It starts with Agnetha unpacking boxes in her new, singleton’s apartment. She even has to hang her own bizarre art, cos there’s no man around to do the banging. The weird editing style puts one in mind of Blue Peter, and once she starts painting the walls yellow, in a matching yellow outfit, you half expect a cut to a completely yellow room with Agnetha saying, in a sing-song voice, ‘and here’s one I made earlier’.

The band wasn’t able to let go of the two-women-on-screen, one-profile-one-head-on motif, but with the two As now enemies they put them each through a duplicator, so that first you see two Agnethas, and then cut to two Anni-Frids. But wait! Then one Anni-Frid morphs into an Agnetha, and we’re back to happier times. But no, the Agnetha morphs back into Anni-Frid. Then we cut to two Agnethas, in close up, and then to Anni-Frid and Benni in an elevator, with some of the most awkward hand-in-pocket dancing and posing ever to be captured on film.

Then the face-morphing starts, with Agnetha morphing into Björn. Soon after we’re back in Agnetha’s apartment, where the books she unpacked and shelved earlier are mysteriously missing. Next there’s more face-morphing, but it’s at this point that Frida’s hair takes centre stage. As the video winds down, the very special special effects go into overdrive. The women’s faces multiply kaleidoscopically, with only the briefest face-morph interruption, until there are no less than 12 Fridas and eight Agnethas fanned out across the screen. After such a busy few minutes, it’s disappointing that the video ends with the cop-out of a visual and aural fade-out.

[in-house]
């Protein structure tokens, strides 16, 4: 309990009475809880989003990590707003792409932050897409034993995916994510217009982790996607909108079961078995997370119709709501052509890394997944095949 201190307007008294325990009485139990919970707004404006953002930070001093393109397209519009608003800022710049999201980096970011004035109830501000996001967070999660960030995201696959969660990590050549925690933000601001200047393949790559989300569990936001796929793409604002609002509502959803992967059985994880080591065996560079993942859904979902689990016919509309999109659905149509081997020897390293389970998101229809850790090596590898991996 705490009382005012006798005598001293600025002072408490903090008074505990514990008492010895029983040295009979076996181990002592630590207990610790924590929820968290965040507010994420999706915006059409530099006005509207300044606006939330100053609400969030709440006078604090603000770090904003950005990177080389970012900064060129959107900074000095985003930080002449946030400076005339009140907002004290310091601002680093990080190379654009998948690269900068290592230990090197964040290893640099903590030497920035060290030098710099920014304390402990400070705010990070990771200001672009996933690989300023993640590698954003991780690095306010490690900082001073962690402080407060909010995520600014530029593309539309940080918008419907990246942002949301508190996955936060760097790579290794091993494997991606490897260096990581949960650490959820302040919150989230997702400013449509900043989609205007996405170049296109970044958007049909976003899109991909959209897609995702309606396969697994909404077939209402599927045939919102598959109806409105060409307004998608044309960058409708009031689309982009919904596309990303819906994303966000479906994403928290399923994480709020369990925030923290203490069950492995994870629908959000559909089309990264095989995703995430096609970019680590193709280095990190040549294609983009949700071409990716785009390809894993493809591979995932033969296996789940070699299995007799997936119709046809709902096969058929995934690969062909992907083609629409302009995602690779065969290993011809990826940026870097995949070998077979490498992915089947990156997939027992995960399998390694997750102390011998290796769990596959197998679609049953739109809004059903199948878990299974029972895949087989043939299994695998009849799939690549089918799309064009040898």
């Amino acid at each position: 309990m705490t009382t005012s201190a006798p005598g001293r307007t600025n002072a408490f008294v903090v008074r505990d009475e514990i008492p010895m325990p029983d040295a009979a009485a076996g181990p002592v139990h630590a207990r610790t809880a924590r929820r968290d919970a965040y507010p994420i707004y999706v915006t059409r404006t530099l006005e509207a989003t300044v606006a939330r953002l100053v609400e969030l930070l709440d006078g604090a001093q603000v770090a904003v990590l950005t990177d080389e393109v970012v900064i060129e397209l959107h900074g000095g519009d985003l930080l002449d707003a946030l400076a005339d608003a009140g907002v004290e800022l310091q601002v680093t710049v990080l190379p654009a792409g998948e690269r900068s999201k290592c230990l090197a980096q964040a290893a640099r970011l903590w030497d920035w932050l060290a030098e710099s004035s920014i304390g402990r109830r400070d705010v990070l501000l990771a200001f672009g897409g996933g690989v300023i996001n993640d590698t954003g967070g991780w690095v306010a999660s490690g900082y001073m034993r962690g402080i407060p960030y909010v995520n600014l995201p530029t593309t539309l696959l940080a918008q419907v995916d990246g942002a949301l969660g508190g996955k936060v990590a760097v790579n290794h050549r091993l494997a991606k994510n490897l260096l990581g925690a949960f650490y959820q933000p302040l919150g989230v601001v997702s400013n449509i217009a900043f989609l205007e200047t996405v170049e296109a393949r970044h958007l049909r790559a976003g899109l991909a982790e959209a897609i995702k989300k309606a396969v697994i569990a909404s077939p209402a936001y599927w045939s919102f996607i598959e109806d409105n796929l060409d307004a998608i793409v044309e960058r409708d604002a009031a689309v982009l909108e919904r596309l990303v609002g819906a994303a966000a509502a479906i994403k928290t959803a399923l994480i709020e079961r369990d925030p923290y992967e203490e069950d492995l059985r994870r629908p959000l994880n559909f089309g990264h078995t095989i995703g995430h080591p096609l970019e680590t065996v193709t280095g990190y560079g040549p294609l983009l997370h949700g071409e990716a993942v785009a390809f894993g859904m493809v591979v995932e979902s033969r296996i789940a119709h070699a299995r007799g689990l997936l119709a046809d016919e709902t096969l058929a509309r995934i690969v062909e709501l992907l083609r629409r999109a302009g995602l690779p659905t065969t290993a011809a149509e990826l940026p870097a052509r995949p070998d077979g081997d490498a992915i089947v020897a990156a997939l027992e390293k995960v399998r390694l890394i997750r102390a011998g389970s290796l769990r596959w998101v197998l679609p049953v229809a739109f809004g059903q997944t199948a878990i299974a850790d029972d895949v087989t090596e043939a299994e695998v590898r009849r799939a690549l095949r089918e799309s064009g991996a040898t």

Author: ProjectJennifer

Project Jennifer was one of the most complex, expensive, and secretive intelligence operations of the Cold War at a cost of about $800 million ($3.6 billion in 2012 dollars).